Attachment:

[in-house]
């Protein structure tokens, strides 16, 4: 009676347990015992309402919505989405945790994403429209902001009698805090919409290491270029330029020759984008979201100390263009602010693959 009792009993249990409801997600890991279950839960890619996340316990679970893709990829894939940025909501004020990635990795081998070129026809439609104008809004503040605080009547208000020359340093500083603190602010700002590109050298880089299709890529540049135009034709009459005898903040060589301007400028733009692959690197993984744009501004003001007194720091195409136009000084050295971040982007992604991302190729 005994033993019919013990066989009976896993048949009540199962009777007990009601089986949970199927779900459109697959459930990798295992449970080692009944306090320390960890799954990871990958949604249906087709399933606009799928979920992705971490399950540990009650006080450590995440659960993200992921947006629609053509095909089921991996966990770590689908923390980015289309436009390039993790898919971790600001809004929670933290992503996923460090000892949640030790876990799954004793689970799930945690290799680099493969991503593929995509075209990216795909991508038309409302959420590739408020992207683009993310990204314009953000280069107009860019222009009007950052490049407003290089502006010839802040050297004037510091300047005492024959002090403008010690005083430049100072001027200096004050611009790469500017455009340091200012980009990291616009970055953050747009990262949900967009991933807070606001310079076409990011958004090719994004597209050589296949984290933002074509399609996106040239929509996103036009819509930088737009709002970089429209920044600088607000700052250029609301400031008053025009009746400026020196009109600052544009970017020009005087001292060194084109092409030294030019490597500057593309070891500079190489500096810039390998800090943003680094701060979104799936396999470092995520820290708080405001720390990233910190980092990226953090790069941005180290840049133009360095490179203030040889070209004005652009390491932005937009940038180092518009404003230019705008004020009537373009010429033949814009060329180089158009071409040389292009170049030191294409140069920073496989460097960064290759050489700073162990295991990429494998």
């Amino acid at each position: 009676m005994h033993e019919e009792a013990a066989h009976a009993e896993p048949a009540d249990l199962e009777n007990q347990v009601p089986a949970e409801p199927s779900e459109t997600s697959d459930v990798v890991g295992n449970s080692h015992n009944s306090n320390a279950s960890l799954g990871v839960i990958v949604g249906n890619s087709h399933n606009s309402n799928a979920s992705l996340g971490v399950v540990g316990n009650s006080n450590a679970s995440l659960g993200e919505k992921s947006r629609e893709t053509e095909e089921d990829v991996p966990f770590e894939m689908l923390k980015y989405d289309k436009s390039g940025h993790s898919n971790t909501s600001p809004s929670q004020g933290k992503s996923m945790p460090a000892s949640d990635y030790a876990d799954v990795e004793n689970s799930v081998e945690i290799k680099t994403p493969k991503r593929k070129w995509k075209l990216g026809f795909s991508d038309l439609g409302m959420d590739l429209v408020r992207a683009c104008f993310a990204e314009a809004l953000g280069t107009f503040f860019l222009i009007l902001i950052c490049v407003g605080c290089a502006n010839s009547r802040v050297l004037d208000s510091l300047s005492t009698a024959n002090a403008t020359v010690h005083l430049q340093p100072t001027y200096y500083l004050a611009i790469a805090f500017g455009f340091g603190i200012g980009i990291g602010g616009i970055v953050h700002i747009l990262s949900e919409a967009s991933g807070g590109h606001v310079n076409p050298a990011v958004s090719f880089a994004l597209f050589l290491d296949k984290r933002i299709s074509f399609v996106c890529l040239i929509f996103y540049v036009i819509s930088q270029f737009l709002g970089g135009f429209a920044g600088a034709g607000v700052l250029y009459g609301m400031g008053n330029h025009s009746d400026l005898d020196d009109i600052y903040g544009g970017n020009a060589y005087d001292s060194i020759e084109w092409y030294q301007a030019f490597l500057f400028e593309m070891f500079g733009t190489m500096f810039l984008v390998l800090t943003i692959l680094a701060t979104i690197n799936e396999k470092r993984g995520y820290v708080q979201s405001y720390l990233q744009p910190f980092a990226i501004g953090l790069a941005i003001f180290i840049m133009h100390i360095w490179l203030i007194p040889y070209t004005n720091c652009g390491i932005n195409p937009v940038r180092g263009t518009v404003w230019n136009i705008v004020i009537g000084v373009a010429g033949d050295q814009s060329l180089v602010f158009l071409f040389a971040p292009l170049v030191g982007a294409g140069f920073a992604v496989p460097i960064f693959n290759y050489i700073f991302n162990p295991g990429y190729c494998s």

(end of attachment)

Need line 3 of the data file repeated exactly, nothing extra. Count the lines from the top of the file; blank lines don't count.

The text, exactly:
């Amino acid at each position: 009676m005994h033993e019919e009792a013990a066989h009976a009993e896993p048949a009540d249990l199962e009777n007990q347990v009601p089986a949970e409801p199927s779900e459109t997600s697959d459930v990798v890991g295992n449970s080692h015992n009944s306090n320390a279950s960890l799954g990871v839960i990958v949604g249906n890619s087709h399933n606009s309402n799928a979920s992705l996340g971490v399950v540990g316990n009650s006080n450590a679970s995440l659960g993200e919505k992921s947006r629609e893709t053509e095909e089921d990829v991996p966990f770590e894939m689908l923390k980015y989405d289309k436009s390039g940025h993790s898919n971790t909501s600001p809004s929670q004020g933290k992503s996923m945790p460090a000892s949640d990635y030790a876990d799954v990795e004793n689970s799930v081998e945690i290799k680099t994403p493969k991503r593929k070129w995509k075209l990216g026809f795909s991508d038309l439609g409302m959420d590739l429209v408020r992207a683009c104008f993310a990204e314009a809004l953000g280069t107009f503040f860019l222009i009007l902001i950052c490049v407003g605080c290089a502006n010839s009547r802040v050297l004037d208000s510091l300047s005492t009698a024959n002090a403008t020359v010690h005083l430049q340093p100072t001027y200096y500083l004050a611009i790469a805090f500017g455009f340091g603190i200012g980009i990291g602010g616009i970055v953050h700002i747009l990262s949900e919409a967009s991933g807070g590109h606001v310079n076409p050298a990011v958004s090719f880089a994004l597209f050589l290491d296949k984290r933002i299709s074509f399609v996106c890529l040239i929509f996103y540049v036009i819509s930088q270029f737009l709002g970089g135009f429209a920044g600088a034709g607000v700052l250029y009459g609301m400031g008053n330029h025009s009746d400026l005898d020196d009109i600052y903040g544009g970017n020009a060589y005087d001292s060194i020759e084109w092409y030294q301007a030019f490597l500057f400028e593309m070891f500079g733009t190489m500096f810039l984008v390998l800090t943003i692959l680094a701060t979104i690197n799936e396999k470092r993984g995520y820290v708080q979201s405001y720390l990233q744009p910190f980092a990226i501004g953090l790069a941005i003001f180290i840049m133009h100390i360095w490179l203030i007194p040889y070209t004005n720091c652009g390491i932005n195409p937009v940038r180092g263009t518009v404003w230019n136009i705008v004020i009537g000084v373009a010429g033949d050295q814009s060329l180089v602010f158009l071409f040389a971040p292009l170049v030191g982007a294409g140069f920073a992604v496989p460097i960064f693959n290759y050489i700073f991302n162990p295991g990429y190729c494998s």